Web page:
Grandpa and Grandma--with some of Grandma's beloved
plants--outside their house in North Carolina.
When I recently asked my siblings and their children for memories of Grandma in North Carolina, they gave me such beautiful answers that a host of new images emerged. When a grandchild or two got the urge to built teepees in the back yard, Grandma went out and made teepees with them, with long sticks and African cloth that she supplied from her house. She took grandchildren out walking the lane to collect litter (an environmentalist before it was trendy). Babysitting her great-grandchildren, as she did one day a week for many years, she'd take them swimming or on nature walks, or teach them to make chocolate pudding. She came to everyone's birthday party. None of us ever knocked on her door; we just rang the doorbell as a signal that we were coming in, and then we just went in.

She made chicken and waffles, and homemade rolls, and the oatmeal raisin cookies she'd always offer because they were healthy, when you really wanted chocolate chip. She believed in taking care of her health.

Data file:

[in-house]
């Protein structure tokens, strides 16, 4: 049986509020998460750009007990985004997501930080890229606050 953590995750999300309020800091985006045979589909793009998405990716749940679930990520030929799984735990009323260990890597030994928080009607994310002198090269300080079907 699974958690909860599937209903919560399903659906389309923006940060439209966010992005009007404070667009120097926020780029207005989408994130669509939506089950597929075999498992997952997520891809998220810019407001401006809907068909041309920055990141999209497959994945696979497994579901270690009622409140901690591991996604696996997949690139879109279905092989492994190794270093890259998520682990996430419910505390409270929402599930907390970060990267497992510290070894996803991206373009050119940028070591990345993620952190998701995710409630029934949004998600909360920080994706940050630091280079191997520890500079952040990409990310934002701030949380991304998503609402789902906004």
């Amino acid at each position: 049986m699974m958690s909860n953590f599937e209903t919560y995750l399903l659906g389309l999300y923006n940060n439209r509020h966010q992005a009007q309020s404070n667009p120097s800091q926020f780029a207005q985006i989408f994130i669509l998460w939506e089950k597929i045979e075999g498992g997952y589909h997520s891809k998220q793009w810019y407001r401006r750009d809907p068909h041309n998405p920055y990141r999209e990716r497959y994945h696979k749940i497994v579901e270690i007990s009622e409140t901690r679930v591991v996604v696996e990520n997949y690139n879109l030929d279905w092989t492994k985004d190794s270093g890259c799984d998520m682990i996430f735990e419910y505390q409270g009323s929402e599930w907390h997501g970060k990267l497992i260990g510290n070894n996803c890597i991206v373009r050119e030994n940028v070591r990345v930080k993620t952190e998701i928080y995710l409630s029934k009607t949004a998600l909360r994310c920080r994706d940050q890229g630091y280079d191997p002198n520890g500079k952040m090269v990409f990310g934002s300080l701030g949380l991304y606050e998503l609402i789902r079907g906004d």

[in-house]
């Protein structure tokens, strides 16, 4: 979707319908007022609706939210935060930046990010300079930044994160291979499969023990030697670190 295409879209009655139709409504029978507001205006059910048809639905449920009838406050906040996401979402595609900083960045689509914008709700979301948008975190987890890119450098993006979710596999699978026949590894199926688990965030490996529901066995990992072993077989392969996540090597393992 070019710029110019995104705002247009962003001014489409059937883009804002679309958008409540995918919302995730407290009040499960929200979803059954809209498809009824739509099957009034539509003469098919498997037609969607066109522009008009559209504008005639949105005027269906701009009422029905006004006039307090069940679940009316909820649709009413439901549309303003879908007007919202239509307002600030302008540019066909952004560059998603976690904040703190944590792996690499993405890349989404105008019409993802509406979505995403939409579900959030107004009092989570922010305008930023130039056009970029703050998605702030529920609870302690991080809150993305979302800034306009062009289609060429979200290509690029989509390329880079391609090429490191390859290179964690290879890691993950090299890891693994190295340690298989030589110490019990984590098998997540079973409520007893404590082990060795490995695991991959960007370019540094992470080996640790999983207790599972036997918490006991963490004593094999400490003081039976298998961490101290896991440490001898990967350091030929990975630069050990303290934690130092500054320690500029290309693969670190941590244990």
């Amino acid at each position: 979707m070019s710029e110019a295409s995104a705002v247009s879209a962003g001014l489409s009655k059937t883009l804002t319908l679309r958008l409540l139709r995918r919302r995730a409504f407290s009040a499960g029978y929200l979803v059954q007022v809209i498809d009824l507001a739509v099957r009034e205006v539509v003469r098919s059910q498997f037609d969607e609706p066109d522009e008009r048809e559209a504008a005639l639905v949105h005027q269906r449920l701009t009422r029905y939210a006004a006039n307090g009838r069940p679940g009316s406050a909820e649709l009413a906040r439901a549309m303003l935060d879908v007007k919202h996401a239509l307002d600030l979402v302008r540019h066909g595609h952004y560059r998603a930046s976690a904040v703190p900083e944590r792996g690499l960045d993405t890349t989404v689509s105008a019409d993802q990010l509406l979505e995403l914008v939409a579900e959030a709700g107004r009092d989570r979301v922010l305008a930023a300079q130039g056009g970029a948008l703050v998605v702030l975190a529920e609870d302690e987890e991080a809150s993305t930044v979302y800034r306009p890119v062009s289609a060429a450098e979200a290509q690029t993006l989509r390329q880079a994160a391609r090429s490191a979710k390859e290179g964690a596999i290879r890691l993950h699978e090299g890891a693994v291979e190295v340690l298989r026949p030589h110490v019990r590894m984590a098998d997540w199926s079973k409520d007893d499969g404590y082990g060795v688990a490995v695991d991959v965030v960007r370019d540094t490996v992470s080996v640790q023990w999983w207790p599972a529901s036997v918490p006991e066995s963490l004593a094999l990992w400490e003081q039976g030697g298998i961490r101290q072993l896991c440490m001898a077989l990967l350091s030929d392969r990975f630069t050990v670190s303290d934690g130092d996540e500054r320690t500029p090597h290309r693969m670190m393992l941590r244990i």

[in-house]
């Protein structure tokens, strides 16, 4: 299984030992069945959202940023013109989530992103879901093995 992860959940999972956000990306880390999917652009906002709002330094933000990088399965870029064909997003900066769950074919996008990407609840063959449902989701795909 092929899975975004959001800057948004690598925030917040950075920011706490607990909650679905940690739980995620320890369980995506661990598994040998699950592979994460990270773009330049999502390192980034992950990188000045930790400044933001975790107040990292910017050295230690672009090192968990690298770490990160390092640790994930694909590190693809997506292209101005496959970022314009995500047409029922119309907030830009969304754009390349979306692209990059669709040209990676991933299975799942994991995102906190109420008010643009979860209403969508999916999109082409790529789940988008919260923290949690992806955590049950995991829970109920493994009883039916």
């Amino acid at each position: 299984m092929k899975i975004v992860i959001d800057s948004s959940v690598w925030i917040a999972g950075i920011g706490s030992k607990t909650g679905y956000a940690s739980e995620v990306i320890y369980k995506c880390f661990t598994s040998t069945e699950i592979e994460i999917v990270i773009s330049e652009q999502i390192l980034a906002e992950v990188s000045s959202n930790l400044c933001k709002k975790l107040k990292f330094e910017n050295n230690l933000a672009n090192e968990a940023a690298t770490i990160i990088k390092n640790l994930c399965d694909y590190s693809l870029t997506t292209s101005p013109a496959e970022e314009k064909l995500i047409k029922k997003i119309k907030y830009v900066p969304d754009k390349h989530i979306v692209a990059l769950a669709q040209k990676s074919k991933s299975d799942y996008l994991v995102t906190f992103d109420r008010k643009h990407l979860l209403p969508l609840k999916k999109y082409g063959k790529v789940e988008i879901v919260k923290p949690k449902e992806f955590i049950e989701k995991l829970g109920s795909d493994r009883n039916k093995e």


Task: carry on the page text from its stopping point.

Both of my grandparents were serious swimmers. "When we were little," my sister Sandy recalls, "Grandpa and Grandma would come over to our house to ask if we wanted to go swimming at the lake or at [a neighbor's] pool. We always knew that Grandpa wanted the pool, and Grandma wanted the lake. But Grandma loved swimming so much, she'd always go with you to either place, to the pool or the lake."

Grandma in the last week of her life (August 2016)--
still interested in talking to everyone around her.
Grandma listened to us. She made us feel loved. But it wasn't just us family members who received her love. Grace Hostetter never met a stranger. She was interested in everyone's story.